FFY5 Cover

Alex Marlow-Mann

ISBN:
978-1-908437-06-8 (paperback)
978-1-908437-07-5 (hardback)

PRICE:
£22.99 (paperback), 412 pages
£55.00 (hardback), 412 pages

St Andrews Film Studies, 2013

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Film Festival Yearbook 5: Archival Film Festivals

Most people associate film festivals with premieres and the dissemination of the latest trends in cinema. However, the past three decades has also seen the rise of festivals dedicated to re-presenting cinema’s past through restorations, retrospectives and rediscoveries.

This anthology is the first to chart the development of this phenomenon, while also considering such key issues as: the relationship between archives and festivals, the role of live music and the event screening, canon formation and the impact of digital technologies. Featuring writings by Paolo Cherchi Usai, Ian Christie, David Robinson, interviews with Tom Luddy and Nick Varley, and chapters by festival specialists and scholars, Archival Film Festivals contains a dozen case studies from around the globe, five interviews with festival directors, programmers and distributors, a themed bibliography and a table of archival film festivals from around the world.

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Contributors

Alex Marlow-Mann, Paolo Cherchi Usai, Ian Christie, Bryony Dixon, John Riley, Ana Grgic, David Robinson, Gian Luca Farinelli, Lucy Mazdon, Natascha Drubek, Fredrik Gustafsson, Oksana Sarkisova, Dan Streible, David Murphy, Aaron Gerow, Chalida Uabumrungjit, Jan Christopher Horak, Toby Haggith, Brigitta B. Wagner, Pasquale Cicchetti, Maria-Paz Peirano, Heather L. Barnes, Chelsea Wessels.

Contents

Contents

Acknowledgements

A Note on Referencing and Interviews

List of Abbreviations

Contributors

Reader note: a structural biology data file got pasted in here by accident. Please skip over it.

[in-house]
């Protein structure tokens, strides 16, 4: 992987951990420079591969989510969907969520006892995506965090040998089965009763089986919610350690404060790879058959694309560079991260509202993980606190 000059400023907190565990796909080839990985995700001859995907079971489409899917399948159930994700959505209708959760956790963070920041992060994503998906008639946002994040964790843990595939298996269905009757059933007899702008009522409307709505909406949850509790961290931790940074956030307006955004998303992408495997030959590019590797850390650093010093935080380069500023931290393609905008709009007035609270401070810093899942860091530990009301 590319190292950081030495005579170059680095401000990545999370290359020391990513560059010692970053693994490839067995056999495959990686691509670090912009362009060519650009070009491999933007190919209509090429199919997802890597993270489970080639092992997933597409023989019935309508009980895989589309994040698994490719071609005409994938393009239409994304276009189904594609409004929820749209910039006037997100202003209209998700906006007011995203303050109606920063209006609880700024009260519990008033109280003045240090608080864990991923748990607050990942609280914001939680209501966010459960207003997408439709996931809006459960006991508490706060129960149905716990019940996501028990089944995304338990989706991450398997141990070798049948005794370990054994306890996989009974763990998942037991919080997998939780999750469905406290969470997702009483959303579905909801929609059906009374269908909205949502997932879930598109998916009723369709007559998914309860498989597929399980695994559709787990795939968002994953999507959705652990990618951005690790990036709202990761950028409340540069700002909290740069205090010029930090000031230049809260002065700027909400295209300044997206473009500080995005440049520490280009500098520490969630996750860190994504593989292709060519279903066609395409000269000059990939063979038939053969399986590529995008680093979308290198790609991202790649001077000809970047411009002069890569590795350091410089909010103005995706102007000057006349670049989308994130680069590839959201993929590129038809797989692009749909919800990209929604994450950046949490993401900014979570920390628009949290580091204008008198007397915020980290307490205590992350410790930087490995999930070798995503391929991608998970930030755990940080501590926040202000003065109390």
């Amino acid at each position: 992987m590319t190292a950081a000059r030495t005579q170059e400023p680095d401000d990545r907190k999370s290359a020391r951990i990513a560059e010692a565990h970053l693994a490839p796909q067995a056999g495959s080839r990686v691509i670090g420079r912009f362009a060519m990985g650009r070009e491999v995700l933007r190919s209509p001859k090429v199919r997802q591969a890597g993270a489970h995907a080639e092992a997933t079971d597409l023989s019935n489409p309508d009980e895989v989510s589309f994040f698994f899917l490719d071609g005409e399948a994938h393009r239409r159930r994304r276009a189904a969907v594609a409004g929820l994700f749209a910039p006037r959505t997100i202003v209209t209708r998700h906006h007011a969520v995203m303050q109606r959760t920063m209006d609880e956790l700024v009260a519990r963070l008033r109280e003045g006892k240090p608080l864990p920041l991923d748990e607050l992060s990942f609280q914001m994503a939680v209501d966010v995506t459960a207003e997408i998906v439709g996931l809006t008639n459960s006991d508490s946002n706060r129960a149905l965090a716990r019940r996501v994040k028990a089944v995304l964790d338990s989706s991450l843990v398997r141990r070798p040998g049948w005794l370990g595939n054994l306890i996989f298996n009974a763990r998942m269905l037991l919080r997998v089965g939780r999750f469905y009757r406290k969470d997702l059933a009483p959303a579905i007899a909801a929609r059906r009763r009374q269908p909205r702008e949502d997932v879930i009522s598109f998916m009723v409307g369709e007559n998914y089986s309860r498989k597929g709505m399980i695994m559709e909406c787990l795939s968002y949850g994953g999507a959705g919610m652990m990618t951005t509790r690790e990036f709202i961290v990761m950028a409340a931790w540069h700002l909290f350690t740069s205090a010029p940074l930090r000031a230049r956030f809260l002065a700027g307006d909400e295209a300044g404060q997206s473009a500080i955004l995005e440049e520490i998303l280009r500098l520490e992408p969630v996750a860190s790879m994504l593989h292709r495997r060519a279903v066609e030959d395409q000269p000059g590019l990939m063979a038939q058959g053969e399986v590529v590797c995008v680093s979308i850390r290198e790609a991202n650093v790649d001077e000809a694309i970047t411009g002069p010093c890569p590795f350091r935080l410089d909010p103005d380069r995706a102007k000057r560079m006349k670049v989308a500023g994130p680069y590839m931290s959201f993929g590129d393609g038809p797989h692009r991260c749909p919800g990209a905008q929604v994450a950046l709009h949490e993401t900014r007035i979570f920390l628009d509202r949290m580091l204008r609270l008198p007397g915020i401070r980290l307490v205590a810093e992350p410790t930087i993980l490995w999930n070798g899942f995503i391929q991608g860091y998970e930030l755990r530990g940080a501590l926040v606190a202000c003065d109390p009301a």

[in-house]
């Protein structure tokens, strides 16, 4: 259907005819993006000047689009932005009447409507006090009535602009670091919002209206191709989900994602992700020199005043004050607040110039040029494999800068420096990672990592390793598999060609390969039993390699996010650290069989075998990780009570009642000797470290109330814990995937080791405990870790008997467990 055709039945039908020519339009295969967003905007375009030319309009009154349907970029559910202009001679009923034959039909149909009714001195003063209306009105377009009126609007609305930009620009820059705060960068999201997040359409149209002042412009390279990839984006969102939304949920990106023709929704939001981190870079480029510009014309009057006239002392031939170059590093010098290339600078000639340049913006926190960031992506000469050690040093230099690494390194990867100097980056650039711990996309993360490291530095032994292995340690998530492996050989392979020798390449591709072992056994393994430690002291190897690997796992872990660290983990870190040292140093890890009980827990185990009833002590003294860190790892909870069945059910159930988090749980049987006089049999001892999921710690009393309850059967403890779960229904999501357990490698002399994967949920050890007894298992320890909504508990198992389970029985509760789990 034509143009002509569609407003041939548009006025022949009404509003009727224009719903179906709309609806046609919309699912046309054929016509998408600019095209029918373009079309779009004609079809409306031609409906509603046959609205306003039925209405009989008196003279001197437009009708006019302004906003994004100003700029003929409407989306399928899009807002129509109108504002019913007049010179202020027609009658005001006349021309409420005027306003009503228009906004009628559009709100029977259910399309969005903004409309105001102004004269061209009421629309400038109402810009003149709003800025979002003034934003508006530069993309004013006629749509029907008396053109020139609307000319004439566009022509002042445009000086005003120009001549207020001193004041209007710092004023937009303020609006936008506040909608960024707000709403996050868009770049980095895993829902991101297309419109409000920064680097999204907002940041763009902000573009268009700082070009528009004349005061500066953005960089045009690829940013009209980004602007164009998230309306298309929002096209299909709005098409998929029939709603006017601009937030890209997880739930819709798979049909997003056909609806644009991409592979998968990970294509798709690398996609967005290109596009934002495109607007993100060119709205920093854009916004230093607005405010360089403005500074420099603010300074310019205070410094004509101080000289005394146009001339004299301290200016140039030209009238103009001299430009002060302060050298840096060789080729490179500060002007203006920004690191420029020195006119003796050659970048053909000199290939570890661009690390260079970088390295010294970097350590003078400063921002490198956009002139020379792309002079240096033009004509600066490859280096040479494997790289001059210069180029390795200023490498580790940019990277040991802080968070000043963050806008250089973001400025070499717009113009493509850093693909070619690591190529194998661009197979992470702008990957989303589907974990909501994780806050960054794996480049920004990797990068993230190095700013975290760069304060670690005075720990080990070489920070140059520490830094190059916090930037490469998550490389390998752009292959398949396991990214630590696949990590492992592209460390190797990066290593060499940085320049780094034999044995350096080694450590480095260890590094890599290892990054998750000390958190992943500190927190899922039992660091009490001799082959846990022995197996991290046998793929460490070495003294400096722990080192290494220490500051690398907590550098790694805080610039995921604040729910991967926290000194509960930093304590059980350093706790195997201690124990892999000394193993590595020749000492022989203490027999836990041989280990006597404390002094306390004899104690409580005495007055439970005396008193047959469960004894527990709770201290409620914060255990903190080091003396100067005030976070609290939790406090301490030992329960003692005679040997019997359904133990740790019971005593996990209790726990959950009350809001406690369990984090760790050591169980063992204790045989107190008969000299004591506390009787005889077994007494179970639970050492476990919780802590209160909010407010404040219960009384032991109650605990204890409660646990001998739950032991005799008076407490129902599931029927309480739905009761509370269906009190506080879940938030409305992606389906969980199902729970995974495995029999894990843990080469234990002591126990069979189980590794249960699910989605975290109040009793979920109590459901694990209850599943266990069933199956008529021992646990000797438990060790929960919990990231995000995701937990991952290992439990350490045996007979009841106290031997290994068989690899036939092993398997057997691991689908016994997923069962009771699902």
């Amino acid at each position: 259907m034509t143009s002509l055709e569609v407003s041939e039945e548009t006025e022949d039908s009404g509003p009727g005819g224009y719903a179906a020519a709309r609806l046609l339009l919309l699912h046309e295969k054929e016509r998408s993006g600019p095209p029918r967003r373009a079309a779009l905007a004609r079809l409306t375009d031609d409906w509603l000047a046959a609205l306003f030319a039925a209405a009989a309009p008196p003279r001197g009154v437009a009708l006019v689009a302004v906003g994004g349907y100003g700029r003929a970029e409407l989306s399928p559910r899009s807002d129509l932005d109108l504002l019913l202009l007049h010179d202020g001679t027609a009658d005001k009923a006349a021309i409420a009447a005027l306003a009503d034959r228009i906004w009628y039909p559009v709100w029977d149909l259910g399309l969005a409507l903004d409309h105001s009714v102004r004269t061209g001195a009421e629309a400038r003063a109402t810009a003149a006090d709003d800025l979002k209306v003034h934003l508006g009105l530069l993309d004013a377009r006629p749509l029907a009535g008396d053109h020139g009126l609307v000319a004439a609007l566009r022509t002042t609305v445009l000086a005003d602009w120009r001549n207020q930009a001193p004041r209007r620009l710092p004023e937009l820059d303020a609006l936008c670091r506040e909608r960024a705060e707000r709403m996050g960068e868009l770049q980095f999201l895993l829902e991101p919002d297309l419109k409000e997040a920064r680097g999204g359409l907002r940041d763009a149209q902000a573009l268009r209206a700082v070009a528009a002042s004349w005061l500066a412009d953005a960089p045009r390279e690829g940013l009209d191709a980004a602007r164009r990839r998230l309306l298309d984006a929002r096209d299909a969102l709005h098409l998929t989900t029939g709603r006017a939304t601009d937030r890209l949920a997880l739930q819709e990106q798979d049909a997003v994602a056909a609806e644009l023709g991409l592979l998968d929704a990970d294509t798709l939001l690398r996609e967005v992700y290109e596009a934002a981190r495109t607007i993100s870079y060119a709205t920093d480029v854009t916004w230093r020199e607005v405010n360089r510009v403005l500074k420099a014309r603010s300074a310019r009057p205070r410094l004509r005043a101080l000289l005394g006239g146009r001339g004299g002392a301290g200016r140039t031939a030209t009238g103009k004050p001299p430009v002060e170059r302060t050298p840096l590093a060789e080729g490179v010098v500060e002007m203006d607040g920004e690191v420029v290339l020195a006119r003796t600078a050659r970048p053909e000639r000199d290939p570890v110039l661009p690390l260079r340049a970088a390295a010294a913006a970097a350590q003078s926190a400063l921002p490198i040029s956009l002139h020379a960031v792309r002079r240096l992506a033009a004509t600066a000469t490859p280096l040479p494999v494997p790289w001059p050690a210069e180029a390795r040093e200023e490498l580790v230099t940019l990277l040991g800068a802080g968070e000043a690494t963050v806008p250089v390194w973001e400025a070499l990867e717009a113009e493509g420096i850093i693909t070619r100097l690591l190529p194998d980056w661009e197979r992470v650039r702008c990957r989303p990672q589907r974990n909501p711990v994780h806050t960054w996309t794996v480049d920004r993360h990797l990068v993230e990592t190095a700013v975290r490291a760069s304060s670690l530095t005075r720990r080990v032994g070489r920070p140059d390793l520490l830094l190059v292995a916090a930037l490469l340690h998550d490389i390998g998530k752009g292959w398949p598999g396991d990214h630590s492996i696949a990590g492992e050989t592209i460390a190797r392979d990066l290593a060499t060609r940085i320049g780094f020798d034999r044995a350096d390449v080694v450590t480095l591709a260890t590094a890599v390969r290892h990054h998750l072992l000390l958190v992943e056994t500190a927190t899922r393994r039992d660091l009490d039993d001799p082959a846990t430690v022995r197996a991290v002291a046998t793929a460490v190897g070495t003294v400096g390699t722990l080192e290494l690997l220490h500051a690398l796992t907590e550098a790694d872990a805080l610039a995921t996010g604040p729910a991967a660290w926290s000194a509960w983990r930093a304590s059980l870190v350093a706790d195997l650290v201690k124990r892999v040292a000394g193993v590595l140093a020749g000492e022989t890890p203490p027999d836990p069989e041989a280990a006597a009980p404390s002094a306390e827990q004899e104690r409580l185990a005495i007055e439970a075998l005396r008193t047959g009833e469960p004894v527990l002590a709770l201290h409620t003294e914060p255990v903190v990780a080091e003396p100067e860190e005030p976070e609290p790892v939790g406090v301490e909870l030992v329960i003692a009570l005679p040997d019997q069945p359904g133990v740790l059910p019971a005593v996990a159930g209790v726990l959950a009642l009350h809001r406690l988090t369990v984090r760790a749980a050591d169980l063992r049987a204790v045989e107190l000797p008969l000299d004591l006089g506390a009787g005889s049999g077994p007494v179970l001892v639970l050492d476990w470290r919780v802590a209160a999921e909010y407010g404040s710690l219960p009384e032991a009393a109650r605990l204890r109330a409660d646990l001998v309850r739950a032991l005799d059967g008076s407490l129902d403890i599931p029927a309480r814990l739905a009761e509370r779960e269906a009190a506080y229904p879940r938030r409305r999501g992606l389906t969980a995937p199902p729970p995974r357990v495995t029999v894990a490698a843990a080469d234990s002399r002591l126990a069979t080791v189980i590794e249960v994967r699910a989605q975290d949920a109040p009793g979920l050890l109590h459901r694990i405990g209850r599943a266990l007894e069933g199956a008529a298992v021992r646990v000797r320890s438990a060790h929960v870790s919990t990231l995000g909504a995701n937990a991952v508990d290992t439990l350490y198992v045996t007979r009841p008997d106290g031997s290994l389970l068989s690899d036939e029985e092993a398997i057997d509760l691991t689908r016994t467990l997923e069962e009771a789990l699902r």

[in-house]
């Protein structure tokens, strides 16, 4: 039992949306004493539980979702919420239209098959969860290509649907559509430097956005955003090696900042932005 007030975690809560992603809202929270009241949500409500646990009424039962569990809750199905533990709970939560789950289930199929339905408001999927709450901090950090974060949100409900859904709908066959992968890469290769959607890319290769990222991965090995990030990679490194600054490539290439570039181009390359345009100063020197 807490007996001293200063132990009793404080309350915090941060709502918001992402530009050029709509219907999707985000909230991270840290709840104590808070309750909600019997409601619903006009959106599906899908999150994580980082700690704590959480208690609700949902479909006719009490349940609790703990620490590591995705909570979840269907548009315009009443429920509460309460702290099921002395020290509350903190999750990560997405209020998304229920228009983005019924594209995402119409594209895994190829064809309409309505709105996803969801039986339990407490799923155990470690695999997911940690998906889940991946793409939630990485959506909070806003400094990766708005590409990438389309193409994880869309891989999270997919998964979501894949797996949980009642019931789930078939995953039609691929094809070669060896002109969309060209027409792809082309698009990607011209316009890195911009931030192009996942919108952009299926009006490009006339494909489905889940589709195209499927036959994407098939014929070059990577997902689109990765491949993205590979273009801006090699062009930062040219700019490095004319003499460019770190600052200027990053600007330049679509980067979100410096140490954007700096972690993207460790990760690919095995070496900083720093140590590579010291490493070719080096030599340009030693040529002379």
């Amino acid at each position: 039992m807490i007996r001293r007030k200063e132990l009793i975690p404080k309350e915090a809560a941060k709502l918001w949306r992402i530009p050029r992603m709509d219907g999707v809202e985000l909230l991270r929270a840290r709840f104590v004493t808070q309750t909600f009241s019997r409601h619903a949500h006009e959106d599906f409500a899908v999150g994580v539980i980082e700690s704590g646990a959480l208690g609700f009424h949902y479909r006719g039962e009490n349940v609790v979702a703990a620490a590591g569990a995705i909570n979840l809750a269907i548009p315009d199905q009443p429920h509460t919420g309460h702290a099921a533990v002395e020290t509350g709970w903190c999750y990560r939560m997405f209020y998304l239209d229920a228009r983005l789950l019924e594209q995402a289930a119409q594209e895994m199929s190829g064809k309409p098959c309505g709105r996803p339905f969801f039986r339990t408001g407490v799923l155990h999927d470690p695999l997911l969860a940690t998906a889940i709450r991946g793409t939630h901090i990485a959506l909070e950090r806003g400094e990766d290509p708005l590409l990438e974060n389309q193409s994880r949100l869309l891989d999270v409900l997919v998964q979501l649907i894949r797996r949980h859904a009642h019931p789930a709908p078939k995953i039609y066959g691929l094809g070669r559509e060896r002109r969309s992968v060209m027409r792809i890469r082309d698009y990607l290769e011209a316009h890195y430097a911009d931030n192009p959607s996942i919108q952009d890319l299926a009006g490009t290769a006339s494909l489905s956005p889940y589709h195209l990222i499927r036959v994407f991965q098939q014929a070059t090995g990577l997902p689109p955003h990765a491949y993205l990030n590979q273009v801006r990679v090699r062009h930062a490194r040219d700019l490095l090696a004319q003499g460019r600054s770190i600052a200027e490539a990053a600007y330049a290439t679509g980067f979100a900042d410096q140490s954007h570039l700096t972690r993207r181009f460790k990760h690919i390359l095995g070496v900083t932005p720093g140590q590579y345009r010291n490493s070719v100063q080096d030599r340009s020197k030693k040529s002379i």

Part 1: Contexts

Archival Film Festivals at the Crossroads

Alex Marlow-Mann

The Archival Film Festival as a ‘Special Event’: A Framework for Analysis

Paolo Cherchi Usai

New Lamps for Old: What Can We Expect from Archival Film Festivals?

Ian Christie

Archival Film Festivals as Sites of Memory

Ana Grgic

Live Cinema: Silent Film, Orchestral Accompaniment and the Special Event

John Riley

Part 2: Case Studies

The Charm of Cinematic Rediscovery: Le Giornate del Cinema Muto / The Pordenone Silent Film Festival

David Robinson

A Passion for Cinema in All Its Myriad Forms: Il Cinema Ritrovato, Bologna

Gian Luca Farinelli

The Relationship between Archives and Festivals: Reflections on the British Silent Film Festival

Bryony Dixon

The Festival de Cannes: Archive or Archivist?

Lucy Mazdon

Accessing the Russian State Film Archive: The Belye Stolby Film Festival

Natascha Drubek

Celebrating the Past while Looking to the Future: The Bergman Week

Fredrik Gustafsson

Conflicting Pasts: Programming Retrospectives at the Verzio Film Festival

Oksana Sarkisova

Saving, Studying and Screening: A History of the Orphan Film Symposium

Dan Streible

Lost and Found: Screening the ‘Lost Classics’ of African Cinema at the Africa in Motion Film Festival

David Murphy

Retrospective Irony: Film Festivals and Japanese Cinema History

Aaron Gerow

Projecting the Thai Film Archive Collection

Chalida Uabumrungjit